ERROR TO THE SUPREME COURT OF THE STATE OF CALIFORNIA
White, McKenna, Holmes, Day, Van Devanter, Pitney, McReynolds, Brandeis, Clarke
MR. CHIEF JUSTICE WHITE delivered the opinion of the court.
The Quong Ham Wah Company is engaged in the business of supplying to canneries in California and elsewhere
the labor required by them to carry on their canning operations. The Company in 1918 hired in the city of San Francisco one Owe Ming, a resident of California, under an agreement that he was to work as its employee at the cannery of the Alaska Packers Association at Cook's Inlet, Alaska, during the canning season, and that upon his return to San Francisco he would be paid off by the Quong Ham Wah Company and his employment terminated.
While working at the cannery Owe Ming sustained an injury resulting in a permanent disability, for which on returning to San Francisco he petitioned the Industrial Accident Commission of California for the allowance of compensation under the Workmen's Compensation Act, § 58 of which provides:
"The commission shall have jurisdiction over all controversies arising out of injuries suffered without the territorial limits of this state in those cases where the injured employee is a resident of this state at the time of the injury and the contract of hire was made in this state, and any such employee or his dependents shall be entitled to the compensation or death benefits provided by this act."
The Alaska Packers Association was joined with the Quong Ham Wah Company as defendant in the proceedings before the Commission, which culminated in a joint and several award against the said defendants. Thereafter the Quong Ham Wah Company filed with the Commission a petition for rehearing, asserting among other things, that the Commission was without jurisdiction to award compensation for injuries occurring outside the territorial limits of the State of California, except as provided in § 58 of the Compensation Act, and that that section was void as repugnant to Article IV, § 2, of the Constitution of the United States, because it granted to citizens of California the privilege of recovering for injuries sustained outside the State in the course of employments
contracted for within the State, while at the same time denying that privilege to citizens of other States. The rehearing was refused by the Commission.
The Company thereupon applied to the Supreme Court for a writ of certiorari, which was allowed, and that court, concluding that § 58 discriminated against non-residents as alleged and was consequently repugnant to the Constitution of the United States and void, decided that the Commission was without jurisdiction and annulled its award. Upon a rehearing, however, this view was retracted and the court concluded that the effect of the constitutional provision relied upon was, not to render void the provisions of § 58 for discrimination against non-residents, but to lead to or cause a construction of that section which would include citizens of other States and therefore avoid all question as to the discrimination relied upon. The court consequently held that "the statute itself is valid, and may be made to apply uniformly to citizens of California and the citizens of the other states," and, giving effect to this interpretation, affirmed the action of the Commission.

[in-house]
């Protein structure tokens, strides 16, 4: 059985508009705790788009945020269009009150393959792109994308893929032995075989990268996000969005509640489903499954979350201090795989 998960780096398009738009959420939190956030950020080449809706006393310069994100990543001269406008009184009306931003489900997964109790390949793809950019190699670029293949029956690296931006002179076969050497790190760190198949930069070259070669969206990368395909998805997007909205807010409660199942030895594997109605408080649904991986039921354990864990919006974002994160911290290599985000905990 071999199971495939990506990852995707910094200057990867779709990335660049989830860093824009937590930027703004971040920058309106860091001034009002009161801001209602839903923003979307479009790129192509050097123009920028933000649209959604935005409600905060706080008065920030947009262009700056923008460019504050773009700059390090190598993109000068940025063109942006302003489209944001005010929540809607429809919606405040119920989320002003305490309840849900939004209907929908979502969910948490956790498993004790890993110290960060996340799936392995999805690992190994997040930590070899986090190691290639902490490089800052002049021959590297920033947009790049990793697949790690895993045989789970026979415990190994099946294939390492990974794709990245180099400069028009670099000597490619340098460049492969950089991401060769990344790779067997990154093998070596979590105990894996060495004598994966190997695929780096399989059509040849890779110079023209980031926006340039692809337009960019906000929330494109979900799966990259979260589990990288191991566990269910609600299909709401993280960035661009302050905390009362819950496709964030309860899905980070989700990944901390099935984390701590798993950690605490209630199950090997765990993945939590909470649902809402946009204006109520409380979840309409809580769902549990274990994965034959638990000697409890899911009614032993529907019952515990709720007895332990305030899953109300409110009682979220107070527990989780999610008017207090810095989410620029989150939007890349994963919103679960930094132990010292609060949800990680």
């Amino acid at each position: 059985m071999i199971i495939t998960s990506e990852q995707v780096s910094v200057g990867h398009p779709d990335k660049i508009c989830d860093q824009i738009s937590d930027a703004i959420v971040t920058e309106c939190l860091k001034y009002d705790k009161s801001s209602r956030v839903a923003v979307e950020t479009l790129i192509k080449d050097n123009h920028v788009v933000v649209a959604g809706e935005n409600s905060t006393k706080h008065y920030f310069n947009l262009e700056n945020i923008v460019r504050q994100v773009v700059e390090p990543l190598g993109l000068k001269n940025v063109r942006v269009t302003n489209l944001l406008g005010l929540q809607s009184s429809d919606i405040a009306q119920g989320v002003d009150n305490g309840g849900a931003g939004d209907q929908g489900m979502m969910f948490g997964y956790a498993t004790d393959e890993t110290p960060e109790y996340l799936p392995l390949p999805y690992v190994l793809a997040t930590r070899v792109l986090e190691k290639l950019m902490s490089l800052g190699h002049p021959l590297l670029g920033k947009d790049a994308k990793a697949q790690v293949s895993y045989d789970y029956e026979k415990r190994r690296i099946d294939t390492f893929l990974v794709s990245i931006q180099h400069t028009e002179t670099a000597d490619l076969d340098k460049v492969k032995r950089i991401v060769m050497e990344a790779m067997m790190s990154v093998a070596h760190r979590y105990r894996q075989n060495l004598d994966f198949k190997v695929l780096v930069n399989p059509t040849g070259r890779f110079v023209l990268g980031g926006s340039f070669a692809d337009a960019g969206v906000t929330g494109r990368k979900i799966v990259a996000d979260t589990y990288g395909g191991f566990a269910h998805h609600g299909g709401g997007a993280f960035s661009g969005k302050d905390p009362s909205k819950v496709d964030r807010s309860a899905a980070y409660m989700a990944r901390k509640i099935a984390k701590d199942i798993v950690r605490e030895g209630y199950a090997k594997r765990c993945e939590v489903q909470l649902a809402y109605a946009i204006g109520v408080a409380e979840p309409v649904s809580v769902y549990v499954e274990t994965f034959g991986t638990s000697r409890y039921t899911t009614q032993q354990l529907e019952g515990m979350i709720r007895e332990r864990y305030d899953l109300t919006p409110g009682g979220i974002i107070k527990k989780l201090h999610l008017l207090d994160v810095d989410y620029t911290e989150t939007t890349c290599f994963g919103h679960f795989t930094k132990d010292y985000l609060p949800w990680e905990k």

To reverse the judgment so rendered this writ of error is prosecuted. All the assignments and contentions made rest in their last analysis upon the assumption that, despite the construction of the statute made by the court below, it still must be here treated as repugnant to the Constitution because operating the discrimination originally complained of. But it is elementary that this court is without authority to review and revise the construction affixed to a state statute as to a state matter by the court of last resort of the State. Commercial Bank v. Buckingham, 5 How. 317,342; Johnson v. New York Life Insurance Co., 187 U.S. 491, 496; Ross v. Oregon, 227 U.S. 150, 162; Ireland v. Woods, 246 U.S. 323, 330; ...